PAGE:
MONTREAL — Transat AT Inc.’s shares fell by as much as 10 per cent in intraday trading on Monday, as the company reported disappointing earnings results for its latest quarter.
The Montreal-based tour operator capped an unprecedented year by losing $238.1 million attributable to shareholders in the fourth quarter, with revenues down a stunning 96 per cent from the year before.
“No company is built to operate at close to zero revenue for nine months,” said Jean-Marc Eustache, president and CEO of Transat, on a call with analysts Monday.
“The mere fact that we are still standing is attributable to how solid a balance sheet we had before the pandemic hit and how quickly we adjusted ourselves to protect our cash.”
The earnings call comes a day before Transat’s board is scheduled to meet to vote on whether to approve its acquisition by Air Canada. In August 2019, shareholders approved a previous offer from Air Canada, but the sale price was lowered in October to $5 from $18 per share.
On the call, Eustache reiterated his recommendation that shareholders approve the transaction, but said the company was taking steps to improve its cash position should the deal fail to close.
“We have said many times in the past that the alliance with Air Canada was the best way forward for Transat and all of the stakeholders, and that is even more true in the context of the pandemic,” Eustache said.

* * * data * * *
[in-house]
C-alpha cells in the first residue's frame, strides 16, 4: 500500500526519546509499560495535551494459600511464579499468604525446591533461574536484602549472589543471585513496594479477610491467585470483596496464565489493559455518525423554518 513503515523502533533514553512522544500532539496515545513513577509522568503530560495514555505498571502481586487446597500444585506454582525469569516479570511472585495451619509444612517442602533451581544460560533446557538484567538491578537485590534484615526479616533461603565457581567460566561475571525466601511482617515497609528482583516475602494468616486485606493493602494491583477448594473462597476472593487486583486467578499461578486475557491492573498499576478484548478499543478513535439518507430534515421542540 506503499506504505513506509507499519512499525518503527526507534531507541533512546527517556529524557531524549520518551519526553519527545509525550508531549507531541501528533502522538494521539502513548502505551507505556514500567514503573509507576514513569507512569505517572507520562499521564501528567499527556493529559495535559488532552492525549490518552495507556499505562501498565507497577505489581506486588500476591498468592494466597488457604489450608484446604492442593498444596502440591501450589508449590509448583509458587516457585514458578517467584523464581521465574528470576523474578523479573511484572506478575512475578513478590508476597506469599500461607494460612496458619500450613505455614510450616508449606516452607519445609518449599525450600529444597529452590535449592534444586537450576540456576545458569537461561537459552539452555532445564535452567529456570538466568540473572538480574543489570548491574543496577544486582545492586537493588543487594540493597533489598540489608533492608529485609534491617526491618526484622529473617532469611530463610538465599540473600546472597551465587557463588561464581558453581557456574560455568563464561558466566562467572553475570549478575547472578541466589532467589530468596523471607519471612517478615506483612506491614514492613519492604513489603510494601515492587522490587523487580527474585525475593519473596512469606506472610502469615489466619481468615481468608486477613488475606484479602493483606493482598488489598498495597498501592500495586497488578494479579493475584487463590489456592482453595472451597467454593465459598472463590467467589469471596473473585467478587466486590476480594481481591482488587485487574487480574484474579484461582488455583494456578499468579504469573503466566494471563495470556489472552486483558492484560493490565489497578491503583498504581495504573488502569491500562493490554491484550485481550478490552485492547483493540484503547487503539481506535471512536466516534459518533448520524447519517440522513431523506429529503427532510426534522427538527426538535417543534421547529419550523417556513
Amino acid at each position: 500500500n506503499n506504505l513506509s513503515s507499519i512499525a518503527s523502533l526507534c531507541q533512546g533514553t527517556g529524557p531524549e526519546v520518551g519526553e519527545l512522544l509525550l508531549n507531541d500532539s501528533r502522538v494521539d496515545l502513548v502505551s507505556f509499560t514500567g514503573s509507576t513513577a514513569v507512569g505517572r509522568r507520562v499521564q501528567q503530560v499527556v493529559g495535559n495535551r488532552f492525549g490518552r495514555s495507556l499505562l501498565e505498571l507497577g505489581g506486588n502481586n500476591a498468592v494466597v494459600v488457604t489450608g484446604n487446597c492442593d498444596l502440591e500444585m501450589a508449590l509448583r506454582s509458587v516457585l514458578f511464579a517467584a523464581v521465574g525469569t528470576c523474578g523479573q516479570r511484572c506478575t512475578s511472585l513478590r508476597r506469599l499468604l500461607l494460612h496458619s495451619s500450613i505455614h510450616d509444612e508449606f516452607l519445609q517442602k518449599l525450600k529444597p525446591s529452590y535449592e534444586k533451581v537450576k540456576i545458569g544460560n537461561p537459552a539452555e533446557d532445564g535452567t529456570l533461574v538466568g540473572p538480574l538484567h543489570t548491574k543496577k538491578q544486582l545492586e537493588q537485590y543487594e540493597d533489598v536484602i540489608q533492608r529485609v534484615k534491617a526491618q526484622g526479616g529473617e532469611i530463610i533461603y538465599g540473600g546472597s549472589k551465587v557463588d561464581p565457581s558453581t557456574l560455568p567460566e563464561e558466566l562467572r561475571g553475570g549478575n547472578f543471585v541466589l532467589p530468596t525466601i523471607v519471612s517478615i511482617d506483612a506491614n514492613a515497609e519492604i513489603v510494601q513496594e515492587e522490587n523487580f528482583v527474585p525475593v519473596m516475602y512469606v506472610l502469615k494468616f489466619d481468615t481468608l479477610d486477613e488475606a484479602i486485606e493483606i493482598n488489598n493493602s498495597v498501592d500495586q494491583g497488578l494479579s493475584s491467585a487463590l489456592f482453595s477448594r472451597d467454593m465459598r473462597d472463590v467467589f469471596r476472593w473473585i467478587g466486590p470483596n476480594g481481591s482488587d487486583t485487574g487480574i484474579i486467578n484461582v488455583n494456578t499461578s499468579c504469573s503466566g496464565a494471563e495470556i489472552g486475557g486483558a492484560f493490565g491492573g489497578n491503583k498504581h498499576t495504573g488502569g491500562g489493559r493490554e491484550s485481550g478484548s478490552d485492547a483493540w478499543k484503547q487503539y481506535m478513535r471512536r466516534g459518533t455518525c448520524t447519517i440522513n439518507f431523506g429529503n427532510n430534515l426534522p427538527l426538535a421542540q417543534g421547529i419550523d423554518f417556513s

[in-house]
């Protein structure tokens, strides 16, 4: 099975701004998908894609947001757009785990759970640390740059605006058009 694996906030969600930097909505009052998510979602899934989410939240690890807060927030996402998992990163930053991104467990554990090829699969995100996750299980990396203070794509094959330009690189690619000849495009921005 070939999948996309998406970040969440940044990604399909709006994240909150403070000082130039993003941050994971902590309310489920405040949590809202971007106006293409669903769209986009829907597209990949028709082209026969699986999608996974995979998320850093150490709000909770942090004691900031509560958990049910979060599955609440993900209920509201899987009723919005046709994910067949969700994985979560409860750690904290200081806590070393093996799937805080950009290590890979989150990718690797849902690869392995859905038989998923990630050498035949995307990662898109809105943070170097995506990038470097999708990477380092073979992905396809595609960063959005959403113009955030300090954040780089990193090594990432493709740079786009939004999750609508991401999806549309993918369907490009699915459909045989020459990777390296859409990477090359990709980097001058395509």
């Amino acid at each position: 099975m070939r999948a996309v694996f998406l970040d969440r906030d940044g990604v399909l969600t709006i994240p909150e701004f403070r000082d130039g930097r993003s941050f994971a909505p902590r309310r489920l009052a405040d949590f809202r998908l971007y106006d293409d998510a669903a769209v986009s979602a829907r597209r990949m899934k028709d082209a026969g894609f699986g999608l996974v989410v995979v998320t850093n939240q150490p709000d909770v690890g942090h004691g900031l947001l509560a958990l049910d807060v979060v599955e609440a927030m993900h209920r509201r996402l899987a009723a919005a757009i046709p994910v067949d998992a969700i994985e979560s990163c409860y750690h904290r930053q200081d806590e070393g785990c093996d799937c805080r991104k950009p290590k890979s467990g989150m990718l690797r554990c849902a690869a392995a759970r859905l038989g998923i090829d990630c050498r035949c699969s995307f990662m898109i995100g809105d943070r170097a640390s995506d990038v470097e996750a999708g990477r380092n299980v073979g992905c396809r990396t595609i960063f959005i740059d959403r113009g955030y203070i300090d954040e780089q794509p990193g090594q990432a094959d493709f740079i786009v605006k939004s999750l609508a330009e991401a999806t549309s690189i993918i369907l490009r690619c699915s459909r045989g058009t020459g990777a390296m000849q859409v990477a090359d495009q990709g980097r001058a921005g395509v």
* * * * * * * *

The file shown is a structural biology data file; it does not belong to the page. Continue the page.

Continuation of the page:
In a memo after the earnings were released, Desjardins analyst Benoit Poirier said Transat’s future was uncertain if the deal didn’t go through, adding that the company’s initiatives to preserve cash were weaker than expected.
Transat says it expects regulatory approval for its takeover by Air Canada on Feb. 15.
Transat’s earnings reflect the toll that the pandemic has taken on Canada’s airlines, which are currently lobbying Ottawa for industry-specific financial assistance. The federal government has said that any aid is contingent on airlines refunding passengers for flights cancelled due to the pandemic.
Various consumer groups have demanded that the airlines issue full refunds rather than travel vouchers, but the airlines have yet to budge.
Airlines have responded to the slowdown in demand by slashing routes. Last week, Air Canada said it would cancel some routes in Atlantic Canada and suspend others temporarily — a move that local airport operators said would be devastating for the region’s economy.
Eustache said Monday that the lack of assistance from Ottawa means that foreign competitors will be better positioned than domestic airlines to take advantage of a recovery in demand for air travel once the public health situation improves.
Transat said the quarterly loss amounted to $6.31 per diluted share, compared with a profit of 62 cents per share or $23 million in the fourth quarter of 2019.
The adjusted loss was $156.4 million or $4.14 per share, compared with an adjusted profit of $30.1 million or 80 cents per share in the prior year’s quarter.
Revenues for the three months ended Oct. 31 were $28.4 million, down $664.8 million from a year earlier on dramatically reduced service.
Transat’s adjusted loss was expected to be $2.35 per share on $138.4 million of revenues, according to data firm Refinitiv.
For the full year, Transat lost $496.5 million or $13.15 per share on $1.3 billion of revenues. That compared with a loss of $32.3 million or 86 cents per share in 2019 when revenues were $2.9 billion.
This report by The Canadian Press was first published Dec. 14, 2020.
Companies in this story: (TSX:TRZ, TSX:AC)
Jon Victor, The Canadian Press